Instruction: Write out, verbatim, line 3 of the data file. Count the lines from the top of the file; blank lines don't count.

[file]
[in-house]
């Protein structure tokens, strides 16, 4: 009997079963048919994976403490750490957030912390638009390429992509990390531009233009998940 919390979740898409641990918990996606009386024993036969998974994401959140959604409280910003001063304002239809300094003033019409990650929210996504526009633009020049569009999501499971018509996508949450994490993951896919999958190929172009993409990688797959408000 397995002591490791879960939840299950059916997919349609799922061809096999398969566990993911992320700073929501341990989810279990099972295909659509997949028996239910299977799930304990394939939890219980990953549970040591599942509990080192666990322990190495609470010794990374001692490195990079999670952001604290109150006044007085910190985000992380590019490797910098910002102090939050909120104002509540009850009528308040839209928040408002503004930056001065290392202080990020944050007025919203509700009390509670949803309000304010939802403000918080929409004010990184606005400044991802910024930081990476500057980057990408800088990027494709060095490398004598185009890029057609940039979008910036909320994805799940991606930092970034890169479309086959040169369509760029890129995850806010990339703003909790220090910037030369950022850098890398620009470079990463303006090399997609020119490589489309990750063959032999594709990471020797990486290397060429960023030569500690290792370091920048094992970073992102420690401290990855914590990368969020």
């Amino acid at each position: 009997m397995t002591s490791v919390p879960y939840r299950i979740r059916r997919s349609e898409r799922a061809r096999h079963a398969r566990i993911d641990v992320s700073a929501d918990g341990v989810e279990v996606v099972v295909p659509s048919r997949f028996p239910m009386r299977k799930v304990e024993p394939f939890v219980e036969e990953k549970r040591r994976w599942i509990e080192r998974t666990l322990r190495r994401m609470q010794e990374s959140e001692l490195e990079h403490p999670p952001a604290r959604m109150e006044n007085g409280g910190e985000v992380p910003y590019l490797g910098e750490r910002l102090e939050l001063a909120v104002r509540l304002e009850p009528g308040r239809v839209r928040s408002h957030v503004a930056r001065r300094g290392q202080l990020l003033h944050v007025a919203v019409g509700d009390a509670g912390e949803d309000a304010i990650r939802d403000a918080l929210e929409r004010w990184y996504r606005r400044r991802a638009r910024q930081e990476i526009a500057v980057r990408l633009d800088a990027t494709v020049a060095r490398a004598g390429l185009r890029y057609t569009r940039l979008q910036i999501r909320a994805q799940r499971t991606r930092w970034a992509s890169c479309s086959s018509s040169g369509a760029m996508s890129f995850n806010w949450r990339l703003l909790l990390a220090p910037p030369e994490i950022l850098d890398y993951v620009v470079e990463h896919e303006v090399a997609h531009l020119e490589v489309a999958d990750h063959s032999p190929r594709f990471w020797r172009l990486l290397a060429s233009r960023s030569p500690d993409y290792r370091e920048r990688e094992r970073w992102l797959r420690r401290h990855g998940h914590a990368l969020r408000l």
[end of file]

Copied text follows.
């Amino acid at each position: 009997m397995t002591s490791v919390p879960y939840r299950i979740r059916r997919s349609e898409r799922a061809r096999h079963a398969r566990i993911d641990v992320s700073a929501d918990g341990v989810e279990v996606v099972v295909p659509s048919r997949f028996p239910m009386r299977k799930v304990e024993p394939f939890v219980e036969e990953k549970r040591r994976w599942i509990e080192r998974t666990l322990r190495r994401m609470q010794e990374s959140e001692l490195e990079h403490p999670p952001a604290r959604m109150e006044n007085g409280g910190e985000v992380p910003y590019l490797g910098e750490r910002l102090e939050l001063a909120v104002r509540l304002e009850p009528g308040r239809v839209r928040s408002h957030v503004a930056r001065r300094g290392q202080l990020l003033h944050v007025a919203v019409g509700d009390a509670g912390e949803d309000a304010i990650r939802d403000a918080l929210e929409r004010w990184y996504r606005r400044r991802a638009r910024q930081e990476i526009a500057v980057r990408l633009d800088a990027t494709v020049a060095r490398a004598g390429l185009r890029y057609t569009r940039l979008q910036i999501r909320a994805q799940r499971t991606r930092w970034a992509s890169c479309s086959s018509s040169g369509a760029m996508s890129f995850n806010w949450r990339l703003l909790l990390a220090p910037p030369e994490i950022l850098d890398y993951v620009v470079e990463h896919e303006v090399a997609h531009l020119e490589v489309a999958d990750h063959s032999p190929r594709f990471w020797r172009l990486l290397a060429s233009r960023s030569p500690d993409y290792r370091e920048r990688e094992r970073w992102l797959r420690r401290h990855g998940h914590a990368l969020r408000l």